As the two men approached Peters's apartment, Peters, a member of the "Bloods" gang, "had words" with several men on the street corner who were from the Peters's rival gang, the "Crips." Melendez and Peters went to Peter's apartment, and upon leaving a short while later, they noticed a large group of "Crips" waiting for them. A shoot-out ensued, with the "Crips" men first firing on Melendez and Peters. Peters, who possessed two guns, passed one to Melendez to use in self-defense. Once both men escaped unharmed, Melendez returned the firearm to Peters.*fn4

  The government does not object to the narration provided by Melendez, but instead argues that a shoot-out between two rival gangs during which Melendez possessed a firearm is sufficient to apply the firearm enhancement because Melendez was seeking to protect Peters, a co-conspirator in the Organization.

  However, the Second Circuit in Smith requires a connection between the drug offense and the possession of a firearm. Melendez possessed the gun for only a few moments, and held it in self-defense, while being fired upon by men whom he did not know. He was not in the process of conducting business on behalf of the Organization. He simply was walking down the street when his companion, and in this case co-conspirator, chose to engage in hostilities with rival gang members. Melendez had no stake in Peters's confrontation with the "Crips" and did not participate in the build-up to the shoot-out. Melendez temporarily possessed the firearm after finding himself in the cross-fire between rival gang members, and, as such, did not possess the firearm to further goals of the conspiracy. No two level enhancement for possession of a firearm will apply under U.S.S.G. § 2D1.1(b)(1).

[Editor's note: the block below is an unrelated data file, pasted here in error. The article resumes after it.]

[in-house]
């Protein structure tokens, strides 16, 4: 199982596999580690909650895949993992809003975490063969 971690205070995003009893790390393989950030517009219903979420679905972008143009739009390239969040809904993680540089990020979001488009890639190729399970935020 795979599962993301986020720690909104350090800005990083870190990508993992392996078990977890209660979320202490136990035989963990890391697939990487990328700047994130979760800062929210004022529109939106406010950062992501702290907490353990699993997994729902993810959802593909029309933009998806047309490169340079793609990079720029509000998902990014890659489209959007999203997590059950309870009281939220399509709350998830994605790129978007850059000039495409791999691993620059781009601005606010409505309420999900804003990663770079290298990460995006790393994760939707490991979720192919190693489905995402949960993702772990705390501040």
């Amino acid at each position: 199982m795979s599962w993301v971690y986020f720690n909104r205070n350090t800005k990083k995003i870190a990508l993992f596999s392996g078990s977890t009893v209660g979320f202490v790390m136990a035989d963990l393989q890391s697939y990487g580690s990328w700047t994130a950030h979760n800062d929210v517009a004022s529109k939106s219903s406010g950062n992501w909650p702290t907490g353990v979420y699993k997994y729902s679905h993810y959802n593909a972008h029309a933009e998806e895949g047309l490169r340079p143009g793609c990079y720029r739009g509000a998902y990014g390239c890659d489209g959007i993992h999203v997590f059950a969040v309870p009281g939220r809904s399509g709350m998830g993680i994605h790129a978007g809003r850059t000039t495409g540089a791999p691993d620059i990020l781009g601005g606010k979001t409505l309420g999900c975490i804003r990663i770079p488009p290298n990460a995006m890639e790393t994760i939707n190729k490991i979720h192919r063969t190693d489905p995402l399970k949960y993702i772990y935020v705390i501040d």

Truthful Proffer

  Without enhancements for aggravated role and possession of a firearm, Melendez is eligible for a safety valve reduction provided he proffered truthfully to the government prior to the time of sentencing. See U.S.S.G. § 5C1.2(a)(5).

  Melendez has proffered with the government before the time of sentence, and the government has not stated that Melendez proffered untruthfully. Describing Melendez's attitude as "cocky and manipulative," the government has not characterized his proffer session as untruthful. (Government letter, dated June 9, 2005, p. 4). As noted in section 5C1.2(a)(5), "the fact that the defendant has no relevant or useful other information to provide or that the government is already aware of the information shall not preclude a determination by the court that the defendant has complied with this requirement." U.S.S.G. § 5C1.2(a)(5). Thus, based on the record before the Court, Melendez's proffer is accepted, and a two point safety valve reduction will be applied pursuant to U.S.S.G. §§ 5C1.2(a)(1)-(5).

  Remaining Calculations

  The adjusted offense level resulting from the foregoing calculations and discussion is 29.

  Based on the offense level of 29 and a Criminal History Category of I, the guideline range for imprisonment is 87 to 108 months.

  The authorized term for supervised release under the guidelines is five years, pursuant to U.S.S.G. § 5D1.2(b).

  Melendez is not eligible for probation because the applicable guideline range is in Zone D of the Sentencing Table, pursuant to U.S.S.G. § 5B1.1(b)(2), comment. n. 2.

  The fine range for the instant offense under the guidelines is from $17,500 to $4 million, pursuant to U.S.S.G. §§ 5E1.2(c)(3)(A) and 5E1.2(c)(4).

  Subject to Melendez's ability to pay, the expected costs to the government of any imprisonment, probation, or supervised release shall be considered in imposing a fine, pursuant to U.S.S.G. § 5E1.2(d)(7). The most recent advisory from the Administrative Office of the United States Courts suggests a monthly cost of $1,931.97 to be used for imprisonment, a monthly cost of $292.21 for supervision, and a monthly cost of $1,590.66 for community confinement.

  A special assessment of $100 is mandatory, pursuant to 18 U.S.C. § 3013.

  Pursuant to U.S.S.G. § 5F1.6, eligibility for certain federal benefits may be denied to any defendant convicted of distribution or possession of a controlled substance.